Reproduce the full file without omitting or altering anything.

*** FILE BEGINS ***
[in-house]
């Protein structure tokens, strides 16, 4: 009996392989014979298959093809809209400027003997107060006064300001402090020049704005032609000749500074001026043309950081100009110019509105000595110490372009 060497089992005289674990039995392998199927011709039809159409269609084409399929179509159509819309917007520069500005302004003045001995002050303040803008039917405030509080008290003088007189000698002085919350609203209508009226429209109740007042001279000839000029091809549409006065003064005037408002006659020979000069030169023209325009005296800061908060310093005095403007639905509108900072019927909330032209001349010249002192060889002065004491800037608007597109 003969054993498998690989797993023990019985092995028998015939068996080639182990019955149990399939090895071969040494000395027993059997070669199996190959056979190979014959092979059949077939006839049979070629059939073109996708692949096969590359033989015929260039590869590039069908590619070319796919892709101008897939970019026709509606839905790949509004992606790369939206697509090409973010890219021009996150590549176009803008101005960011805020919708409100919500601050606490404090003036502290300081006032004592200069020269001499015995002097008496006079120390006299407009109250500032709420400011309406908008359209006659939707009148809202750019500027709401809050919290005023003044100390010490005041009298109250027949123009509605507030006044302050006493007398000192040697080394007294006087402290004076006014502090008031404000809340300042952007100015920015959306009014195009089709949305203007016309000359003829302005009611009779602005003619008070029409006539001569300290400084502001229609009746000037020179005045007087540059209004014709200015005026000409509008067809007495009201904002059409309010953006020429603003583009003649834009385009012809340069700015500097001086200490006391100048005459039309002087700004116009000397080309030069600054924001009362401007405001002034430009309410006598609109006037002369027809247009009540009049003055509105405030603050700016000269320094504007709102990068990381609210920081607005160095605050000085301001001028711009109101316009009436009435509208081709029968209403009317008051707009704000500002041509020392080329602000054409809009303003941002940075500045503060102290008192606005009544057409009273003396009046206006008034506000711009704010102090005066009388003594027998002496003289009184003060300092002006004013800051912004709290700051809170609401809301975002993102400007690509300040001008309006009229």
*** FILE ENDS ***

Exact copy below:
[in-house]
């Protein structure tokens, strides 16, 4: 009996392989014979298959093809809209400027003997107060006064300001402090020049704005032609000749500074001026043309950081100009110019509105000595110490372009 060497089992005289674990039995392998199927011709039809159409269609084409399929179509159509819309917007520069500005302004003045001995002050303040803008039917405030509080008290003088007189000698002085919350609203209508009226429209109740007042001279000839000029091809549409006065003064005037408002006659020979000069030169023209325009005296800061908060310093005095403007639905509108900072019927909330032209001349010249002192060889002065004491800037608007597109 003969054993498998690989797993023990019985092995028998015939068996080639182990019955149990399939090895071969040494000395027993059997070669199996190959056979190979014959092979059949077939006839049979070629059939073109996708692949096969590359033989015929260039590869590039069908590619070319796919892709101008897939970019026709509606839905790949509004992606790369939206697509090409973010890219021009996150590549176009803008101005960011805020919708409100919500601050606490404090003036502290300081006032004592200069020269001499015995002097008496006079120390006299407009109250500032709420400011309406908008359209006659939707009148809202750019500027709401809050919290005023003044100390010490005041009298109250027949123009509605507030006044302050006493007398000192040697080394007294006087402290004076006014502090008031404000809340300042952007100015920015959306009014195009089709949305203007016309000359003829302005009611009779602005003619008070029409006539001569300290400084502001229609009746000037020179005045007087540059209004014709200015005026000409509008067809007495009201904002059409309010953006020429603003583009003649834009385009012809340069700015500097001086200490006391100048005459039309002087700004116009000397080309030069600054924001009362401007405001002034430009309410006598609109006037002369027809247009009540009049003055509105405030603050700016000269320094504007709102990068990381609210920081607005160095605050000085301001001028711009109101316009009436009435509208081709029968209403009317008051707009704000500002041509020392080329602000054409809009303003941002940075500045503060102290008192606005009544057409009273003396009046206006008034506000711009704010102090005066009388003594027998002496003289009184003060300092002006004013800051912004709290700051809170609401809301975002993102400007690509300040001008309006009229």